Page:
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Inflections: Proustian and Jazzy

02.25.10
Jeremy Denk
The New York Times

By Vivien Schweitzer

Many composers have considered the piano and violin natural soul mates, but Ravel deemed them essentially incompatible. He said that instead of reconciling their differences in his Sonata for Violin and Piano, he would emphasize their independence.

The work is one of several jazz-influenced scores that Ravel composed in the 1920s, impressed by the African-American jazz bands he heard in Paris. The sonata finished a recital by Jeremy Denk and Joshua Bell on Wednesday evening at Carnegie Hall.

The two musicians offered a subtly shaded, evocative interpretation of the spare-textured piece, which alludes to Gershwin’s “Rhapsody in Blue” in its second movement, “Blues: Moderato,” and in the concluding “Perpetuum Mobile: Allegro.”

Frequent collaborators, these fine musicians are sympathetic chamber partners, although they follow different paths as solo musicians. Mr. Denk often offers more eclectic and adventurous fare than Mr. Bell, who tends to focus on romantic and early-20th-century music in recitals.

Mr. Bell rarely performs Bach in public, while Mr. Denk is a superb Bach interpreter. The program opened with Bach’s Violin Sonata No. 4 in C minor, although in it the partnership seemed less cohesive than in the romantic works on the program.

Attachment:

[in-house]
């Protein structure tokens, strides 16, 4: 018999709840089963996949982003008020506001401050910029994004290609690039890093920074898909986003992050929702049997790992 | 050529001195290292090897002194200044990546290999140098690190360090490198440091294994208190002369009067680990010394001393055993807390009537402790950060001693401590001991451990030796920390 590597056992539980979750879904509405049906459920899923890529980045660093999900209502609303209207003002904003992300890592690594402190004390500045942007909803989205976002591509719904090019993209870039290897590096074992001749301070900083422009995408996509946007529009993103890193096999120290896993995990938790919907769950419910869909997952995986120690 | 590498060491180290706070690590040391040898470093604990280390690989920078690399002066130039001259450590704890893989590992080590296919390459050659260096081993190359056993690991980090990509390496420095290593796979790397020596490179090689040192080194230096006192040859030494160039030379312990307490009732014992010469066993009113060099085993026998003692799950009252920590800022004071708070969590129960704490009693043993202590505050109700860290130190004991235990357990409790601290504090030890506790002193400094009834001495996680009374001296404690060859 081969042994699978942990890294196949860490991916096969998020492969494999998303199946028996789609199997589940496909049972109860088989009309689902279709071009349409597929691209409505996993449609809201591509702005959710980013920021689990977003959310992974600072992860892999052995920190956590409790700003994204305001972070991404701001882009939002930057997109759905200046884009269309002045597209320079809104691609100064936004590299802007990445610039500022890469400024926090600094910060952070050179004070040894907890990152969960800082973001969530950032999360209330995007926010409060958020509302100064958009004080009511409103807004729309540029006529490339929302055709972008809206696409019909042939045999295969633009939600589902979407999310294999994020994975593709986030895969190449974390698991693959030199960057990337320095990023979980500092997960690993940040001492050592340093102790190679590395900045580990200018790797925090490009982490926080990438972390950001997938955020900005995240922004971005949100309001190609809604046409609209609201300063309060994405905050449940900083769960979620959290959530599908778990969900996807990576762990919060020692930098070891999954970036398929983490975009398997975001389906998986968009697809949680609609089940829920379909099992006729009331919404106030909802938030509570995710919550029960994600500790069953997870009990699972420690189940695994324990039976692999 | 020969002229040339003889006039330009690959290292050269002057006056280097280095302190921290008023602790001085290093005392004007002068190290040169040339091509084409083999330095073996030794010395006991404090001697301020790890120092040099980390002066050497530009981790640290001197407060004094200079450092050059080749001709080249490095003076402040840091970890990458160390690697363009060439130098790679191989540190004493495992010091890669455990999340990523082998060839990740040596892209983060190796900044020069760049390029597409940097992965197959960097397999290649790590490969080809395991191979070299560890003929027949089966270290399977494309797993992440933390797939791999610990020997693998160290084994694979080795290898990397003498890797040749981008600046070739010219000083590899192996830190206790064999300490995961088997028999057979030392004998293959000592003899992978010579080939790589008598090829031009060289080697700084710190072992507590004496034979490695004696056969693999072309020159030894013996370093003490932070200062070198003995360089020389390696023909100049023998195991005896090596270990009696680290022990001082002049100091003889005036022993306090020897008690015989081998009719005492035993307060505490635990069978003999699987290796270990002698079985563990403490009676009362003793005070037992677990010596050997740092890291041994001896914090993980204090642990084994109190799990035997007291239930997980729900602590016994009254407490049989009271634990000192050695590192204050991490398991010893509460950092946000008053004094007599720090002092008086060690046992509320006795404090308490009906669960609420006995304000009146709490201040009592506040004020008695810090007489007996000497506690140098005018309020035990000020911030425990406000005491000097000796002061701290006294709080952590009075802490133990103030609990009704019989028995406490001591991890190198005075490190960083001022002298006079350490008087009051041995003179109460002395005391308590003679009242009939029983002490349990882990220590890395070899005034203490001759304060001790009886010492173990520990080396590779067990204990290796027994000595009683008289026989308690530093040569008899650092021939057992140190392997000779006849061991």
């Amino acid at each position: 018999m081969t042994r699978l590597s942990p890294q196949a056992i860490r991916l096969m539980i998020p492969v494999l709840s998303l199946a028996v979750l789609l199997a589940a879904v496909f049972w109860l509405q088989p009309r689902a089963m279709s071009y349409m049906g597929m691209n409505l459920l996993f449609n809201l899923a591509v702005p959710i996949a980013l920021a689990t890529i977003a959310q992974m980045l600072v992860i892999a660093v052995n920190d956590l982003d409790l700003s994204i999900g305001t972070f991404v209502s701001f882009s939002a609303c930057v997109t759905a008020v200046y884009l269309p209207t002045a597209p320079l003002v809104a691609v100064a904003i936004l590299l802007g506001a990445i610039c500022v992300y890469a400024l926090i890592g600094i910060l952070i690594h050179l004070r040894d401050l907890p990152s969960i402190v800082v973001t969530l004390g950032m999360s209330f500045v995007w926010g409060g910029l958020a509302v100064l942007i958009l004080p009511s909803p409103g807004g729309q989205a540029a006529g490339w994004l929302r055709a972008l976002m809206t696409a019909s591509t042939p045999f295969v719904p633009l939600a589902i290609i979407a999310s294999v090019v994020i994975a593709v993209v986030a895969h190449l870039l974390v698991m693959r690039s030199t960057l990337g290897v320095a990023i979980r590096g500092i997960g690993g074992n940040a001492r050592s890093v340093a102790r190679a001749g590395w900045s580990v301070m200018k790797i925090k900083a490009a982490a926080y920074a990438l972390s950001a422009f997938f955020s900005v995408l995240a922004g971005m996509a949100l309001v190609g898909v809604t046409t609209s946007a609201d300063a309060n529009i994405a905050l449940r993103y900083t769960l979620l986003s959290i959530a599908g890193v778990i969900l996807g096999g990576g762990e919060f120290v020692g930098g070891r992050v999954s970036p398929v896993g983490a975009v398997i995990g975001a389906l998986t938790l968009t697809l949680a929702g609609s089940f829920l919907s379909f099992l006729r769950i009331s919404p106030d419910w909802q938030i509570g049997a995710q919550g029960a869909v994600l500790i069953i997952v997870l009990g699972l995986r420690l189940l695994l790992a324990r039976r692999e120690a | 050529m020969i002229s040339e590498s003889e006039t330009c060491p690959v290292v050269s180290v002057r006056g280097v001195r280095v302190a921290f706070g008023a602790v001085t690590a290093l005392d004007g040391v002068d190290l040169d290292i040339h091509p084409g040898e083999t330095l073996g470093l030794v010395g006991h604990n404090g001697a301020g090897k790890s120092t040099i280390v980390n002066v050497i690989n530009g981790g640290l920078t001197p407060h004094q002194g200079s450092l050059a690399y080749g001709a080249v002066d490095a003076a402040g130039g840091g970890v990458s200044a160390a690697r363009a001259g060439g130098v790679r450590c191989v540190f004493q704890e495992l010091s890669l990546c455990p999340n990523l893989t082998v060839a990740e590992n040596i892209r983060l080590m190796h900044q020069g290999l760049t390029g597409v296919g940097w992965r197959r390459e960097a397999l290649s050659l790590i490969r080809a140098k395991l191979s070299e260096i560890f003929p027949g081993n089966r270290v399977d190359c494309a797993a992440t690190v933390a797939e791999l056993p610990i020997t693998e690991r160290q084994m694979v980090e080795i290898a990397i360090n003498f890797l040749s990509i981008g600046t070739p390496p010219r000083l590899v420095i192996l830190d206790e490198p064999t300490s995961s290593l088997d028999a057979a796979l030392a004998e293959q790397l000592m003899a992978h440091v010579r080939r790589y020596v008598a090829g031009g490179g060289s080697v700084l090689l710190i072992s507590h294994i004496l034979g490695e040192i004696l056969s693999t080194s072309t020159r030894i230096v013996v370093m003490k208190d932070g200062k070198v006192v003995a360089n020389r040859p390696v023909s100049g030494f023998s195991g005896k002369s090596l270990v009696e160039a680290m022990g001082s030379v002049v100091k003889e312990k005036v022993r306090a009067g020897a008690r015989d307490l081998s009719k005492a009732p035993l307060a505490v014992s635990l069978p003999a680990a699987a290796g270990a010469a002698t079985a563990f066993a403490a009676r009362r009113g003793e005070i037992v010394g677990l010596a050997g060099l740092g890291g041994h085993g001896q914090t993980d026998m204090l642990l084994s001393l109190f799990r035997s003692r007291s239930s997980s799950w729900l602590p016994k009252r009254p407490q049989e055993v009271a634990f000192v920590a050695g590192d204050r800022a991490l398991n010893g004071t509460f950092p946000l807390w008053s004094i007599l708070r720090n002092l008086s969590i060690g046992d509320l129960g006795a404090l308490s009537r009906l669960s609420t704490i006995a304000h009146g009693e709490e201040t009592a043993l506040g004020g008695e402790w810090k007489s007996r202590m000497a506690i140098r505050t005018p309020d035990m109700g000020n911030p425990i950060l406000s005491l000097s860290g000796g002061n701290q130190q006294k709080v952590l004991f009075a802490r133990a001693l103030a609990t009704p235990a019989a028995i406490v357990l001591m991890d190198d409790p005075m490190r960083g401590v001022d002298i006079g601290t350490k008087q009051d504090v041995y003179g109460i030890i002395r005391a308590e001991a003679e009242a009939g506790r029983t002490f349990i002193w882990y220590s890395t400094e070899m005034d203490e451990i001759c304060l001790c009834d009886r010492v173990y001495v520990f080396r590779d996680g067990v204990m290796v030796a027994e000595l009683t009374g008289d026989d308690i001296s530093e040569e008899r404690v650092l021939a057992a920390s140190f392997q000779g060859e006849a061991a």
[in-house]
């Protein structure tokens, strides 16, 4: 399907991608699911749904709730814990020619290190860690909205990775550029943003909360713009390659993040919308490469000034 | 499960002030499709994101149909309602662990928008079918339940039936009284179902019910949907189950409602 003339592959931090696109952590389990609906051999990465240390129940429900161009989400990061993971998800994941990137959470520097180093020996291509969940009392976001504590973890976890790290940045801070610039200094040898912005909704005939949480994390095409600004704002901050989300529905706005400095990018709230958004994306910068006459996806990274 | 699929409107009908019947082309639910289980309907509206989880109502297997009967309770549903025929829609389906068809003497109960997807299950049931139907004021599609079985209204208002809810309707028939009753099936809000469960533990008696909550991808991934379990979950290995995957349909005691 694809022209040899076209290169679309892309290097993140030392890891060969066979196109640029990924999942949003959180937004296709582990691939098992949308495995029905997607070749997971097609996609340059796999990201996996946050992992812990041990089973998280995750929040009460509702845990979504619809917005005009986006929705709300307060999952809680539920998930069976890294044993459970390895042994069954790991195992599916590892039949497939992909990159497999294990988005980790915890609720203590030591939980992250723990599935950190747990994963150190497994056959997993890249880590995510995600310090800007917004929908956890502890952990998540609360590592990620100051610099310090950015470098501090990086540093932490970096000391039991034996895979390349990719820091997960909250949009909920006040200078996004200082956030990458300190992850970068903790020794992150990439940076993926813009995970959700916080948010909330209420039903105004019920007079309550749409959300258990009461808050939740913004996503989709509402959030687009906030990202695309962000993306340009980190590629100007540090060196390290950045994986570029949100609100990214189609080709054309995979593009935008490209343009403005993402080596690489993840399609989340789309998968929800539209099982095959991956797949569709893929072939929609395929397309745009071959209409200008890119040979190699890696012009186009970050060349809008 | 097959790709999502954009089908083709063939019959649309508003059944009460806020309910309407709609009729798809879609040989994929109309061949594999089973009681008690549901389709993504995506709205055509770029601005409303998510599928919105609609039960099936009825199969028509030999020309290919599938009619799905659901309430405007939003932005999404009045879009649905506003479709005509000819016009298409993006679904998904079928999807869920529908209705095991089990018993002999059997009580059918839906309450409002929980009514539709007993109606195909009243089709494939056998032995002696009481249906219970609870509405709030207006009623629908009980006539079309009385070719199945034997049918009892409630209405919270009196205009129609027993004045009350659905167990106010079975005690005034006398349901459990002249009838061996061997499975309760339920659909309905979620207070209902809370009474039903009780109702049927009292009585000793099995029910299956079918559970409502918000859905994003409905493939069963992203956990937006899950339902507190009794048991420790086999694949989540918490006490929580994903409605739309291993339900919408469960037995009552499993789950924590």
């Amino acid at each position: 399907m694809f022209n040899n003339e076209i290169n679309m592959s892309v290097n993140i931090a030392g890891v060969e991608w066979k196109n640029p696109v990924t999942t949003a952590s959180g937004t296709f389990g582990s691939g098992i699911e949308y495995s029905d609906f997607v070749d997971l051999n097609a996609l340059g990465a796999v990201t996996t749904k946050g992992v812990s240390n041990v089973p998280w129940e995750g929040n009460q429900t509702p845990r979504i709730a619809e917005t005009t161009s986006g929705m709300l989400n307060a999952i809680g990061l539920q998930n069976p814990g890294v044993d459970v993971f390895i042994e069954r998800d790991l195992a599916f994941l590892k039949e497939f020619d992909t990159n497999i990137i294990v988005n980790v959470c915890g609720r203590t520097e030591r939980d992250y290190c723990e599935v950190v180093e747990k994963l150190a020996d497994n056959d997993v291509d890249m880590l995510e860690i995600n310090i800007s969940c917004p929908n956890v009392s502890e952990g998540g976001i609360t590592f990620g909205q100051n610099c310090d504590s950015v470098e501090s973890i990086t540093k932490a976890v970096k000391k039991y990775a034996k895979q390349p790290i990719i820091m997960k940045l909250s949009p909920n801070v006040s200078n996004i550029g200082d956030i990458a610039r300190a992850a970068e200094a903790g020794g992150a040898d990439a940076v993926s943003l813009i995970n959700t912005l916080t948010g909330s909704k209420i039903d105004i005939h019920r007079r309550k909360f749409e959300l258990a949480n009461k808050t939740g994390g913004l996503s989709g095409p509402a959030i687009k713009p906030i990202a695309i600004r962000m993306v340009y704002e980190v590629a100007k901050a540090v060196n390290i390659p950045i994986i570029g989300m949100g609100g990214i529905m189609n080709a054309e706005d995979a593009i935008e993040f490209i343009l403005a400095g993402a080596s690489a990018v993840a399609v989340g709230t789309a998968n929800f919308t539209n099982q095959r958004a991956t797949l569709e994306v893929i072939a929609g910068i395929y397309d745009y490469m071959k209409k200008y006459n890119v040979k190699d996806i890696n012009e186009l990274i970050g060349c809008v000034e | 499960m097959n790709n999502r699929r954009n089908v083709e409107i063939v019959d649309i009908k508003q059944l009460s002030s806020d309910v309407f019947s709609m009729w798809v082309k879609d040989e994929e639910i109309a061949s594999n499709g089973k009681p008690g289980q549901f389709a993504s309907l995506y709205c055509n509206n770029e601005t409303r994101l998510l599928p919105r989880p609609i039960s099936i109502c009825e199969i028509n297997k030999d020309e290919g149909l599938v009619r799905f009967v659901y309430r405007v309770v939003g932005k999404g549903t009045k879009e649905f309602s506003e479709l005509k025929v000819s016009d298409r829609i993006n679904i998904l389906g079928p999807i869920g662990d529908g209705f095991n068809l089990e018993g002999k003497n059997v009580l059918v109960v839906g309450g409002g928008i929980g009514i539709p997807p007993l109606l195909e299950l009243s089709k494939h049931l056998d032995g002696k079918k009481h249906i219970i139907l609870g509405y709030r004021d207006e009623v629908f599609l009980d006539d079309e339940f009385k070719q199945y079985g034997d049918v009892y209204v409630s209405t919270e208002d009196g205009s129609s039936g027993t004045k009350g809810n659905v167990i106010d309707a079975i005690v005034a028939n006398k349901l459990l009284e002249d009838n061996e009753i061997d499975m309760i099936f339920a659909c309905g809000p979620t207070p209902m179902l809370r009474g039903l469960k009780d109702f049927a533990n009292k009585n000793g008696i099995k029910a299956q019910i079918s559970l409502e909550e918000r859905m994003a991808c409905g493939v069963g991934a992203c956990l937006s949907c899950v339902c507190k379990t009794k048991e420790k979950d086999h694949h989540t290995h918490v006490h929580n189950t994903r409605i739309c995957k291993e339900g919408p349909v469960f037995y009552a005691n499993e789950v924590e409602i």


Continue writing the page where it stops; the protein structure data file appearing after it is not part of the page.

Schumann and Saint-Saëns offered a showcase for Mr. Bell’s gleaming tone and virtuosity. After meeting the Spanish virtuoso Pablo de Sarasate, Saint-Saëns was inspired to compose many works for the violin. Mr. Denk and Mr. Bell gave a passionate performance of the Sonata No. 1 in D Minor, which Proust alludes to in “Remembrance of Things Past.” There were plenty of fireworks in the whirlwind of the concluding movement.

The program also featured a lovely rendition of Schumann’s Violin Sonata No. 1 in A minor, with an ideal balance between stormy and intimate sections, a reflection of the alter egos that Schumann identified in his journals as the fiery Florestan and the gentle Eusebius.

The enthusiastic audience was rewarded with an encore: a soulful rendition of Fritz Kreisler’s arrangement of Dvorak’s “Slavonic Fantasy,” a popular choice.